OK, I’m guilty.
I’m guilty of being a pretty big baseball fan. Well, a White Sox fan.
I’m guilty of skipping high school to see more than a few opening days with the Sox.
I’m guilty of working in New York and driving 13 hours to Chicago in 1990 to see the Yankees play their last series in the old Comiskey Park. It turned out to be the strangest game ever.
Yankee pitcher Andy Hawkins threw a no-hitter against the Sox (dramatic pause required here) but still lost! There is an asterisk next to that game in the record books now.
I’m guilty of being on a business trip in Chicago in 2007 and going out on a miserable, cold, wet night and seeing Sox pitcher Mark Buehrle throw a no-hitter. (And win.)
I’m guilty of driving to Seattle this Mothers Day to watch the Sox win and begin their long road back to first place.
Lasting memories are what you often get when you follow baseball.
So when we learned that Vancouver might be getting a Single A baseball team from Yakima, well, I’m guilty of liking the idea.
Despite my personal like of this idea, I understand and appreciate that there will be a bunch of necessary vetting of this project. Particularly because there will be public money involved. A good deal of public money.
So both the public and the county commissioners should study the numbers closely. My hope is this thing pencils out and we get this ball team.
If we are going to move forward, if we are going to try to be what we always say we are — an area that’s not just a ’burb of Portland — then these are the kinds of things we need to do.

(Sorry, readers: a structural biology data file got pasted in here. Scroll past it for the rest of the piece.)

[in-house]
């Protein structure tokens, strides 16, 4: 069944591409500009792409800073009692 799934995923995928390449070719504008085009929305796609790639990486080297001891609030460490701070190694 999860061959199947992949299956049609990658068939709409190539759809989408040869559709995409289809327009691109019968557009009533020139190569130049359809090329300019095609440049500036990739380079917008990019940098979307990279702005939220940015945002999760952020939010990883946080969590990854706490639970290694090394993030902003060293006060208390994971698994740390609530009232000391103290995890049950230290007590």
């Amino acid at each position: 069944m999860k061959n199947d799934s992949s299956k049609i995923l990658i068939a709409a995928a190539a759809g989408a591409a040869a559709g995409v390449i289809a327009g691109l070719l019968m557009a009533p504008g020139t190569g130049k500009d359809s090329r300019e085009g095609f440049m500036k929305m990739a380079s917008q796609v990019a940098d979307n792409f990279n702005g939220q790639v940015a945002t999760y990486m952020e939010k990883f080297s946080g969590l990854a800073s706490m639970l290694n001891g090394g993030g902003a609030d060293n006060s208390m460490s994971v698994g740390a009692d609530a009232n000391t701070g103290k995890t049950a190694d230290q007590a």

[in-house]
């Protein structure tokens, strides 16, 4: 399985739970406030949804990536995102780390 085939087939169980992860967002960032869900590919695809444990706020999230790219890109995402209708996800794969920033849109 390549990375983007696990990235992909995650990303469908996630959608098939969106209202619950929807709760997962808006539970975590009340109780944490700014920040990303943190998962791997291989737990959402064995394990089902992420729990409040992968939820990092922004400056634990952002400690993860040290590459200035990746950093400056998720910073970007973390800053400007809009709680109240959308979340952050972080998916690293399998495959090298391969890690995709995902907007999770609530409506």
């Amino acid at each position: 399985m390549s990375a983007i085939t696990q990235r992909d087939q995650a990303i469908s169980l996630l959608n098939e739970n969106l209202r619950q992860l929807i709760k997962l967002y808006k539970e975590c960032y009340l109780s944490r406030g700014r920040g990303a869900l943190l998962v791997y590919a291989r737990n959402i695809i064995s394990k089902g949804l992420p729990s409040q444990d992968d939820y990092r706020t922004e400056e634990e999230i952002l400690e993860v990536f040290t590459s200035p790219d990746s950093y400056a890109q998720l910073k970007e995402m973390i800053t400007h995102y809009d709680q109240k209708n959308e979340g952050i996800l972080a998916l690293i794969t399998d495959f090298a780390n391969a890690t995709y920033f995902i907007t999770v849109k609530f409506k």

Sure there will be those who say, “Hey, if these guys want a new ballpark here, then they should just build it themselves.”
But I suspect even those who say that realize that today, very rarely does someone build a new project like this without some sort of public/private partnership.
The key for us is to make sure when we enter into a relationship like this that it benefits the county.
So what if you don’t like baseball or don’t plan to go? Could that still be a win for you?
Some would argue no. Fair enough. I respect that view. But I’d argue yes. There simply are certain things — like this ballpark and a professional baseball team — that show a certain coming-of-age aspect to the area. That would be good.
But what about this needed tax support to help build it? Aren’t we cutting back just about everywhere?
Yes we are. And that’s a valid point. But that’s the beauty of an entertainment tax. Essentially, only entertainment would be taxed.
You buy entertainment, you help pay for entertainment. Unlike a sales tax that impacts everyone, this impacts only those who use entertainment.
So yes, I’m guilty of dreaming about spending a few bucks and sitting in the bleachers on a clear, warm summer Clark County evening. And watching some young kid belt the ball out of the park. And then years later, when he makes it to the majors, I’d have that memory cued up in my brain: “Hey I saw that kid back when.”
Folks in Yakima have those memories now. I’d bet ya a buck every time All-Star player — and yes, White Sox player — Paul Konerko hits one out on the Southside, there’s someone in Yakima saying “Hey, I saw that guy back in 1994 when he played here.”
I’m guilty of hoping our time has come.
Lou Brancaccio is The Columbian’s editor. Reach him at 360-735-4505 or firstname.lastname@example.org.